We, geographers and social scientists, can and should collaborate in the study and development of automation, algorithms, robots, and so forth. However, we should retain our critical stance on all generalised attempts to declare that these technologies and systems have done this or that to young people, leisure time, jobs, and so on. This doesn’t preclude seeing how automating systems can be used to increase what gets measured as productivity, for example as the GM case discussed above does, or to determine behavior, for example as Natasha Schüll does in reference to Las Vegas slot machines. However, such instances usually depend upon a very specific context that we need to unpick. We should speak up for a critical and playful perspective to counter the rise of the apparent certainty that a particular version of modeling will ‘predict’ technological futures. We can and should be provocative [4].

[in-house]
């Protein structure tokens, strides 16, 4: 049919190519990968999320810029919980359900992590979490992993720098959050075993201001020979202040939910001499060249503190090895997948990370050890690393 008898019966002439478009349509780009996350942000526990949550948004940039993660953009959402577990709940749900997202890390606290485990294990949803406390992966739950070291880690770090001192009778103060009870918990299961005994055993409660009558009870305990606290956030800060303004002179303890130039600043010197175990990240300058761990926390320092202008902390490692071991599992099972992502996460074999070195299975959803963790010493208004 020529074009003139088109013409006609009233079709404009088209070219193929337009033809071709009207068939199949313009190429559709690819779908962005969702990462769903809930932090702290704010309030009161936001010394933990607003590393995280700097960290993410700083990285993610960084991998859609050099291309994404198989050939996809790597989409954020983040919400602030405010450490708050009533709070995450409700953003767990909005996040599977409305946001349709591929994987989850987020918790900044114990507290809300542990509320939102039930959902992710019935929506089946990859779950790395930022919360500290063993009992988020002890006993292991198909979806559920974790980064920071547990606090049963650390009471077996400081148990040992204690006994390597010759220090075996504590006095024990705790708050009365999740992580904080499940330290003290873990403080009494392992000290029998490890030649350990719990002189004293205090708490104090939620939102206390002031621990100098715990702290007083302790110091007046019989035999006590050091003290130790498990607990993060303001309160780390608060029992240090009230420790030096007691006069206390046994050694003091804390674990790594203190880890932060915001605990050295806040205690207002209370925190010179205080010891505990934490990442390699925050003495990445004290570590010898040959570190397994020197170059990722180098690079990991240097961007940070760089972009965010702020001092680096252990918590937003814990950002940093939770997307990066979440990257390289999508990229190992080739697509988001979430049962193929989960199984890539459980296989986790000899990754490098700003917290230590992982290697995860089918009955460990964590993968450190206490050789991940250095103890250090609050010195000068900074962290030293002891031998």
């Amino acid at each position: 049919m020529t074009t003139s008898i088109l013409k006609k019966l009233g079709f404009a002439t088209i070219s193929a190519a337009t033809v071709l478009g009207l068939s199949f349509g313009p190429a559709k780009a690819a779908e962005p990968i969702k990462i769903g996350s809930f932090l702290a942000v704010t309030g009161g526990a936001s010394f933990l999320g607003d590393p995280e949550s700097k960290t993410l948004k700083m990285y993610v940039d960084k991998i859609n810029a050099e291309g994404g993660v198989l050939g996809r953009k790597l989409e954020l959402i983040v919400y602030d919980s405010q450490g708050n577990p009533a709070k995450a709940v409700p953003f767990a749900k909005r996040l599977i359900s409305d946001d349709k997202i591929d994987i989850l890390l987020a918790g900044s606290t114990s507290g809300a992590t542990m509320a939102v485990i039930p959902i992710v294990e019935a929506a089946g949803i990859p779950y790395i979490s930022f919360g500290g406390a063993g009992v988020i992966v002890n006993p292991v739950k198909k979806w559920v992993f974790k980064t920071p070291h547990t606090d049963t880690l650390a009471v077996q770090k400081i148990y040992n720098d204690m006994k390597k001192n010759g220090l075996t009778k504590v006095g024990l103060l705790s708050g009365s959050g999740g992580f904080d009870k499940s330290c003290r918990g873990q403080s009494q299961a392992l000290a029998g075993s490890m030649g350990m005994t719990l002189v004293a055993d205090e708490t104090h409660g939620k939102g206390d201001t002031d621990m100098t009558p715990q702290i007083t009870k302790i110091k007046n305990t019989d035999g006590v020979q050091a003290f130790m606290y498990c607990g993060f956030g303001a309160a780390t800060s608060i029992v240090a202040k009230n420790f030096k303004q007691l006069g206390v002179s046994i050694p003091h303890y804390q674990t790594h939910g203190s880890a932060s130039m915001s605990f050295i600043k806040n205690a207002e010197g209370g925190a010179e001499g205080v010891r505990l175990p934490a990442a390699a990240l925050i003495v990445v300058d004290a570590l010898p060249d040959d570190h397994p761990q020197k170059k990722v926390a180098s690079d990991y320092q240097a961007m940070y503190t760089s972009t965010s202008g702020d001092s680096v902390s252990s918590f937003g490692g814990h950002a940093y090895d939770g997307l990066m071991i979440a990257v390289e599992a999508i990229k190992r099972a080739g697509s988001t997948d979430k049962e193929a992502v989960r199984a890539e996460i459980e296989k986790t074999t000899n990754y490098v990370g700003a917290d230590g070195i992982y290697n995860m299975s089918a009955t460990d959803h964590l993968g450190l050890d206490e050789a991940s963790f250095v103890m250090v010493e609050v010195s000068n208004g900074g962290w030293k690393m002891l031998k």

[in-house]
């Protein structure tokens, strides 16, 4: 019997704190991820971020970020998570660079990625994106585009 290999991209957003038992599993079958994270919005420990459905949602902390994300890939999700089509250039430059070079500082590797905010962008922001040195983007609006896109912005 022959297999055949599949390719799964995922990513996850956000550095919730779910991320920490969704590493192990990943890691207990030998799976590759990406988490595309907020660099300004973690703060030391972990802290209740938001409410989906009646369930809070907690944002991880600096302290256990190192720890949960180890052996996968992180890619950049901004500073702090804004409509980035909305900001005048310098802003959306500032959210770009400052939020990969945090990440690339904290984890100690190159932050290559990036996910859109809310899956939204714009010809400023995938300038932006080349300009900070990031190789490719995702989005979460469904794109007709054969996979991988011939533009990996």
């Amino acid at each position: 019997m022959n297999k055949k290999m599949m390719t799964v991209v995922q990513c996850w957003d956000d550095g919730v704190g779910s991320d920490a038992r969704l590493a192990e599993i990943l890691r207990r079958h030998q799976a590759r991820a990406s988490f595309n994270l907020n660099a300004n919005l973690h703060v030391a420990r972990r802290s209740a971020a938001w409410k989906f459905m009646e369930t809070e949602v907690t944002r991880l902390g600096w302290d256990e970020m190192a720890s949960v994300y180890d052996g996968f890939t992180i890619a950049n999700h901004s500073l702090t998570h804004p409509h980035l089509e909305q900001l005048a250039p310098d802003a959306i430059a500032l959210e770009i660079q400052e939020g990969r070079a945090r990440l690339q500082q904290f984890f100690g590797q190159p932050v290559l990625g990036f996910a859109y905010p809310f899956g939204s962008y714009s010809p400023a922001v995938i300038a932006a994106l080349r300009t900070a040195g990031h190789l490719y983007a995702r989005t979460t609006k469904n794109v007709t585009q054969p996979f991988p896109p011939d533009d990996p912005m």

1. See for example the articles and upcoming conference sessions on robots in human geography: Social Geography II: Robotsrobotic futures, digital\\human\\labour.
  2. It is interesting to note that for a while now, there has been a compelling counter narrative to the ‘robots are taking/will take our jobs’ story, which is a rather more familiar one: globalisation and post-Fordism. This story argue that rather than ‘re-shoring’ manufacturing to automated hi-tech plants, manufacturers are still paying for cheap labour ‘off shore’ and instituting ever leaner practices through ‘supplemental’ (to traditional human labour) robots. Likewise, Amazon, the apparent champion of robotising their processes, have a growing workforce, and have had for several years.
  3. It is depressingly predictable that these claims seem to rely upon the systematic dismissal or forgetting of work more-often-than-not identified as in some way female (such as care work), which has actually significantly grown, when focussing upon traditionally normative male work, like manual labour. Likewise, there is no accounting for the quality of work being generated by automation, which may be badly paid,  more precarious and less regular.
  4. For example: Counting SheepThe Museum of Contemporary CommoditiesUninvited Guests